2. Recognise the effects of not forgiving yourself. Those negative emotions like shame and regret are also bad for our long term health – as they undermine and damage a healthy immune system.

3. Name the emotions you are struggling with. Simply naming your emotions can help reduce their power. It brings some order and control into our lives again when we’re hit by overwhelming and negative emotions.

4. Reflect on the fact that we all make mistakes, make foolish decisions and act badly at times. It’s part of being human – you’re an imperfect person. We all do stupid things, and say some things that we regret.

5. Try to let go of other people’s expectations. We can’t please everyone – it’s not going to happen. Decide on your own standards, then try to live by them. Also, if you’re looking for approval you’ll never measure up as you’ll always meet someone who will criticise and judge.

6. Choose to practise self-forgiveness. It’s healthy to acknowledge the regrets that you have – but then you need to be willing to let go of the past – and decide to move forwards – and live life differently.

How to be Mindful in your Daily Life

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  1. Allow and accept the different feelings you experience – knowing these will change throughout the day.
  2. Don’t judge yourself for having negative feelings.
  3. Don’t believe every thought that pops into your head. Some of these are true, but many will be false.
  4. Slow down and take life at a manageable pace.
  5. Stay in the present; do one thing at a time.
  6. Let go of the need to control everything.
  7. Practise being curious; notice little things.
  8. Use your 5 senses to become more aware of what is happening all around you in the world.
  9. Nourish and take care of your body and mind.
  10. Practice contentment and gratitude.

Relationship Check Up

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A healthy relationship means that both members of the couple are…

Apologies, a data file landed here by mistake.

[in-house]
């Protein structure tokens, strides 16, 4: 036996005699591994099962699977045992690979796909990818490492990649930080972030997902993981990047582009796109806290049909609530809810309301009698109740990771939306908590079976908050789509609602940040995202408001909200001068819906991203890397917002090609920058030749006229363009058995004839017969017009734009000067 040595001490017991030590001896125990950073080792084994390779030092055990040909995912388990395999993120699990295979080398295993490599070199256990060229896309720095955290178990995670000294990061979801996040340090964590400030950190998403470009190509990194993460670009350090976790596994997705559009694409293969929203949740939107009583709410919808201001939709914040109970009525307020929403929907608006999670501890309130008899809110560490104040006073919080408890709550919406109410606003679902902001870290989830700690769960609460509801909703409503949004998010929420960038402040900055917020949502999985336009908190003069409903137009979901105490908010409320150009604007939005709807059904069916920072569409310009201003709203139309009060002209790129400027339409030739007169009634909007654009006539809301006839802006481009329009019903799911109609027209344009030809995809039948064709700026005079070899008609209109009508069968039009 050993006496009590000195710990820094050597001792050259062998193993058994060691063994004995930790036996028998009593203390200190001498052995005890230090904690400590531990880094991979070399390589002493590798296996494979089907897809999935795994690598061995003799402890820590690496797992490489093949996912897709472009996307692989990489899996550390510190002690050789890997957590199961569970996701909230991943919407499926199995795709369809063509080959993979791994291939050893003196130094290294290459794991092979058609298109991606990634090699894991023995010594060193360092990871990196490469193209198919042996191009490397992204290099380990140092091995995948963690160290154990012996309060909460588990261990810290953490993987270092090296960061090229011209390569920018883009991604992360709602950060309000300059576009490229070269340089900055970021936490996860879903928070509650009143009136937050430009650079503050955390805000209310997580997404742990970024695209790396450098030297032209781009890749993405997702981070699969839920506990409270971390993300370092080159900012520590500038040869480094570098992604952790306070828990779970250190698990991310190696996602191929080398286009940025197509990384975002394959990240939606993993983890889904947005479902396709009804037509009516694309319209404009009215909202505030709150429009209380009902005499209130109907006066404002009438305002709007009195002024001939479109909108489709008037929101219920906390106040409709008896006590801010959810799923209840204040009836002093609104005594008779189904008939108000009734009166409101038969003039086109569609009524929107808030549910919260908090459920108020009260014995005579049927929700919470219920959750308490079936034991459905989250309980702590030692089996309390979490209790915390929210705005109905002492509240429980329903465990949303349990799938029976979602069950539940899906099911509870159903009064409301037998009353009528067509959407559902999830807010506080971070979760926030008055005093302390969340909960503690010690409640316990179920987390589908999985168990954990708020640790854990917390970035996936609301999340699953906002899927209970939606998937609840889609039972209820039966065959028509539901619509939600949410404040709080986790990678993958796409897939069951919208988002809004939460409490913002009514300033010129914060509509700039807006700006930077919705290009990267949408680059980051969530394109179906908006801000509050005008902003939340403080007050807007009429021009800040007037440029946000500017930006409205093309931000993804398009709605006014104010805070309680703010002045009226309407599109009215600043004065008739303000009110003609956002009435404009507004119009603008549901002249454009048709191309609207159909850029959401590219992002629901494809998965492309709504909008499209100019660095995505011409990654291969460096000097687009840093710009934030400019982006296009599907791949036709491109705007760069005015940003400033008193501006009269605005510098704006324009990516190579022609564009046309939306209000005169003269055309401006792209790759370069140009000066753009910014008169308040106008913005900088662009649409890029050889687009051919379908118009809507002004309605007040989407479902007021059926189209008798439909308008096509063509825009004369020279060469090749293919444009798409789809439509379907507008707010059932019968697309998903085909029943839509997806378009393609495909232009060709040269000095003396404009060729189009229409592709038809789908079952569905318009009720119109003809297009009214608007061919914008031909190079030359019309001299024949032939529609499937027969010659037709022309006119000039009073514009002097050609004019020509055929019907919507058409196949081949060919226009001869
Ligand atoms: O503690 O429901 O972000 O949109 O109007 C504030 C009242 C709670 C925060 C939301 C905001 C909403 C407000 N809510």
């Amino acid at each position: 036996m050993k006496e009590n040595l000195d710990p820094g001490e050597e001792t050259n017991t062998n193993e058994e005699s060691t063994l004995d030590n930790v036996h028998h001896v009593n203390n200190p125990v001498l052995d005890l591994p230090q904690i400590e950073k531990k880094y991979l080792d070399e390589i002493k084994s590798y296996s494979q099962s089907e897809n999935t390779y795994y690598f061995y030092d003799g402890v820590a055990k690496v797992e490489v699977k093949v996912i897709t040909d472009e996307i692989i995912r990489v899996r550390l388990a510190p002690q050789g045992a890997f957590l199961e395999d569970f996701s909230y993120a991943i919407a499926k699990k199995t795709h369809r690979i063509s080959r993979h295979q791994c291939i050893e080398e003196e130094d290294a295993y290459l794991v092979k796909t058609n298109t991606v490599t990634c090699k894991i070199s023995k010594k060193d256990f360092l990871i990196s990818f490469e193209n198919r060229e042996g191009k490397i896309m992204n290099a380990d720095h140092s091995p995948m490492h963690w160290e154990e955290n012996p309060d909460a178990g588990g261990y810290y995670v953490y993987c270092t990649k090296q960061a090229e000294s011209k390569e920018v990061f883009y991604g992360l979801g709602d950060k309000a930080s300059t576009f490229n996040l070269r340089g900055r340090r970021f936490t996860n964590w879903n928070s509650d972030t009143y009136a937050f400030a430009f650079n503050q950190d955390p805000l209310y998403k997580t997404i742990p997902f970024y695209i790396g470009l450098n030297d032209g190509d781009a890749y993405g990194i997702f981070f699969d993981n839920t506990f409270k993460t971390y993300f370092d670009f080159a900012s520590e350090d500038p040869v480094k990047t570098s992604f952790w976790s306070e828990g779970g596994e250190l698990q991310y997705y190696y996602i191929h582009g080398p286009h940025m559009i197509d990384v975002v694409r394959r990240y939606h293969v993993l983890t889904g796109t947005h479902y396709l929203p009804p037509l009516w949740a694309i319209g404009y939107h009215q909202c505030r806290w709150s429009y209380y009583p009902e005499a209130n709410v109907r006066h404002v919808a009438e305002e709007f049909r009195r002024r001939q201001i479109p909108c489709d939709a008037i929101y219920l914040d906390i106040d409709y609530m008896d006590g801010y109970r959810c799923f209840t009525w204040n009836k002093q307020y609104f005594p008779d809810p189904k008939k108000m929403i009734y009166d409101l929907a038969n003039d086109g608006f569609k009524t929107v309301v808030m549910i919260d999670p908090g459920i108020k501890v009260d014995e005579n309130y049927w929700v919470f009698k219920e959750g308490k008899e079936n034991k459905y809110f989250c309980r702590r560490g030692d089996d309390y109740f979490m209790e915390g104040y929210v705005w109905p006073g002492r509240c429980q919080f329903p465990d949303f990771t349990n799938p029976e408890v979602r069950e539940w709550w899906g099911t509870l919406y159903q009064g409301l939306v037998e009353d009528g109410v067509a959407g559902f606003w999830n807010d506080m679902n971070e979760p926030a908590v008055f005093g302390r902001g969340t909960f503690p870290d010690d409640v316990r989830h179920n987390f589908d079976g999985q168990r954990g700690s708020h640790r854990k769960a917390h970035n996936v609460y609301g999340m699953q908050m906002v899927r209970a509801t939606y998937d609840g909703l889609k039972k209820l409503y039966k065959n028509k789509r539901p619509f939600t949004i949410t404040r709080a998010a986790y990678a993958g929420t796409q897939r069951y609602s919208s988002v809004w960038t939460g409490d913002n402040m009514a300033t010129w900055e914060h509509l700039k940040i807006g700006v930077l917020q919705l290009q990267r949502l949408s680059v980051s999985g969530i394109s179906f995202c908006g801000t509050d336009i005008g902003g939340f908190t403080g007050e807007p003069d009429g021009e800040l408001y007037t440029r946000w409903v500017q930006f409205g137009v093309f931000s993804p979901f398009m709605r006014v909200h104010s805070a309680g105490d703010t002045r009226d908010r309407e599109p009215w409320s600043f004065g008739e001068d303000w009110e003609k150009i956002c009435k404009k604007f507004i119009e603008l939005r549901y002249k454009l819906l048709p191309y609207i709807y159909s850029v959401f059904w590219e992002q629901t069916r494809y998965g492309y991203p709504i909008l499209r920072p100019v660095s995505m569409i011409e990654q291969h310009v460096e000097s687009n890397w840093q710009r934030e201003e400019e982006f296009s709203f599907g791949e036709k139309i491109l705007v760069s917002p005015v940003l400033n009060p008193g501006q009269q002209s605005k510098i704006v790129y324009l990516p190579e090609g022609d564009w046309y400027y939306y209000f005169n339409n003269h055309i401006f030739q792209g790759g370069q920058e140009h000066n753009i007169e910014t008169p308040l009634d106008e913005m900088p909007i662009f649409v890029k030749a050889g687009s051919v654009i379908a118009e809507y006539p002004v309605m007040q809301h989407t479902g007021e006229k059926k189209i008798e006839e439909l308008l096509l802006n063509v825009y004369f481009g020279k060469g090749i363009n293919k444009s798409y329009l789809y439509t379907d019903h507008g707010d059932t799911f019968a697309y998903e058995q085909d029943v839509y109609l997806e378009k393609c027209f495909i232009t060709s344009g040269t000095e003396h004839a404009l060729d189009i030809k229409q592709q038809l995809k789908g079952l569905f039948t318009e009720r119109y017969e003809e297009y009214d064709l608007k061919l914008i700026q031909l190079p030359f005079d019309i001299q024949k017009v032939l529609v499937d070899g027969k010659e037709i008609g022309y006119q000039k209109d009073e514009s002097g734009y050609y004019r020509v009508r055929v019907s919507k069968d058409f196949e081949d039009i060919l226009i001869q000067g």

1. Communicating with each other: Talking about problems without screaming and shouting; listening to each other, and respecting their viewpoint; being willing to adapt and to sometimes change their mind.

2. Showing respect for one another: Valuing the other person’s culture, beliefs, viewpoints, opinions and boundaries. Also, treating each other in a kind and caring way.

3. Demonstrating and conveying trust: Each person is trustworthy and trusts the other person – because they have been shown that they are worthy of that trust.

4. Honest with each other: Both are open and honest – but are private as well; and they don’t demand the other person tells them everything.

5. Equals: They make joint decisions and treat each other well. No person calls the shots or determines all the rules.

6. Able to enjoy their own personal space: As well as spending time together, they spend time on their own. They’re respect the fact they’re different, and they need their own life, too.

7. Decisions about sex are discussed, and are consensual: They discuss sex together, including birth control. There’s no one individual sets the rules and standards here.

Signs of an unhealthy relationship

An unhealthy relationship develops where one, or both, of the partners is…

1. Failing to communicate: Problems are ignored, or not talked about at all. One or both don’t really listen, and they rarely compromise.

2. Acting in ways that are disrespectful: One or both are inconsiderate toward the other person; and they don’t behave in ways that send the message that they care.

3. Refusing to trust the other person: One or both is suspicion of their partner’s loyalty. Hence, they make false accusations, or won’t believe the truth.

4. Acting in a way that is dishonest: One or both is deceptive, or they lie and hide the truth.

5. Acting in a controlling way: One person thinks that they should set the one who rules, controls the other person, and say how things should be.

6. Beginning to feel squashed and smothered / cutting themselves off from friends and family: One partner is possessive, or feels threatened and upset, when the other’s with their family or spends time with their friends.

7. Attempting to pressurise the other into sexual activity / refusing to talk openly about birth control: One partner wants the other to participate in sex, or to engage in different practices against that’s person’s will. Or, one of the partners stops using birth control, or expects the other person to “take care of all that.”